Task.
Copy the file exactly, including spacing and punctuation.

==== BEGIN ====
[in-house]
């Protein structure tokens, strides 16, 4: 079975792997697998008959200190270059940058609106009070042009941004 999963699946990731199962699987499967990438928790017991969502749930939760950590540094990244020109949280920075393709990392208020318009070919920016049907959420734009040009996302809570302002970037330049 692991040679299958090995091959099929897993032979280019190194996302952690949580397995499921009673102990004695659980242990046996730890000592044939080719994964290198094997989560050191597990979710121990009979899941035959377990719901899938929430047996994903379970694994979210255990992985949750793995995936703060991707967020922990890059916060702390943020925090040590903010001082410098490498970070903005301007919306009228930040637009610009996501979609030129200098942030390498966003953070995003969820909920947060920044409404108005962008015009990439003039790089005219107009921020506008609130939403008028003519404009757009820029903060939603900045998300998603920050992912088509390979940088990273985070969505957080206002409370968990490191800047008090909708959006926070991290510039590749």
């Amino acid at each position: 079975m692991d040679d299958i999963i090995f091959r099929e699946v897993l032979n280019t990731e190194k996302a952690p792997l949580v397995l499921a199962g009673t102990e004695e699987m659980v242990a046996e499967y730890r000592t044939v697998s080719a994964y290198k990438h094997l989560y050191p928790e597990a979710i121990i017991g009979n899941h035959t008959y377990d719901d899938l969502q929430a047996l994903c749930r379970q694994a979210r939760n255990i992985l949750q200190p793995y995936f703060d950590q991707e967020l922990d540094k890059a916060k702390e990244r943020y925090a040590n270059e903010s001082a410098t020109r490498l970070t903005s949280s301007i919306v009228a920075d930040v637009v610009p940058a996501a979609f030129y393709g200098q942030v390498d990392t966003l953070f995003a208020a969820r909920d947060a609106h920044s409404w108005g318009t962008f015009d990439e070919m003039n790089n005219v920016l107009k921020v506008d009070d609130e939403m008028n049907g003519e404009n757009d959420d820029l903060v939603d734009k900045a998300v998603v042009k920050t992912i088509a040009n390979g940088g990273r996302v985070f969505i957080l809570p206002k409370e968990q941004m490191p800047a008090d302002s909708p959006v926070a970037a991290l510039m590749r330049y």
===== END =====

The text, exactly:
[in-house]
């Protein structure tokens, strides 16, 4: 079975792997697998008959200190270059940058609106009070042009941004 999963699946990731199962699987499967990438928790017991969502749930939760950590540094990244020109949280920075393709990392208020318009070919920016049907959420734009040009996302809570302002970037330049 692991040679299958090995091959099929897993032979280019190194996302952690949580397995499921009673102990004695659980242990046996730890000592044939080719994964290198094997989560050191597990979710121990009979899941035959377990719901899938929430047996994903379970694994979210255990992985949750793995995936703060991707967020922990890059916060702390943020925090040590903010001082410098490498970070903005301007919306009228930040637009610009996501979609030129200098942030390498966003953070995003969820909920947060920044409404108005962008015009990439003039790089005219107009921020506008609130939403008028003519404009757009820029903060939603900045998300998603920050992912088509390979940088990273985070969505957080206002409370968990490191800047008090909708959006926070991290510039590749």
């Amino acid at each position: 079975m692991d040679d299958i999963i090995f091959r099929e699946v897993l032979n280019t990731e190194k996302a952690p792997l949580v397995l499921a199962g009673t102990e004695e699987m659980v242990a046996e499967y730890r000592t044939v697998s080719a994964y290198k990438h094997l989560y050191p928790e597990a979710i121990i017991g009979n899941h035959t008959y377990d719901d899938l969502q929430a047996l994903c749930r379970q694994a979210r939760n255990i992985l949750q200190p793995y995936f703060d950590q991707e967020l922990d540094k890059a916060k702390e990244r943020y925090a040590n270059e903010s001082a410098t020109r490498l970070t903005s949280s301007i919306v009228a920075d930040v637009v610009p940058a996501a979609f030129y393709g200098q942030v390498d990392t966003l953070f995003a208020a969820r909920d947060a609106h920044s409404w108005g318009t962008f015009d990439e070919m003039n790089n005219v920016l107009k921020v506008d009070d609130e939403m008028n049907g003519e404009n757009d959420d820029l903060v939603d734009k900045a998300v998603v042009k920050t992912i088509a040009n390979g940088g990273r996302v985070f969505i957080l809570p206002k409370e968990q941004m490191p800047a008090d302002s909708p959006v926070a970037a991290l510039m590749r330049y």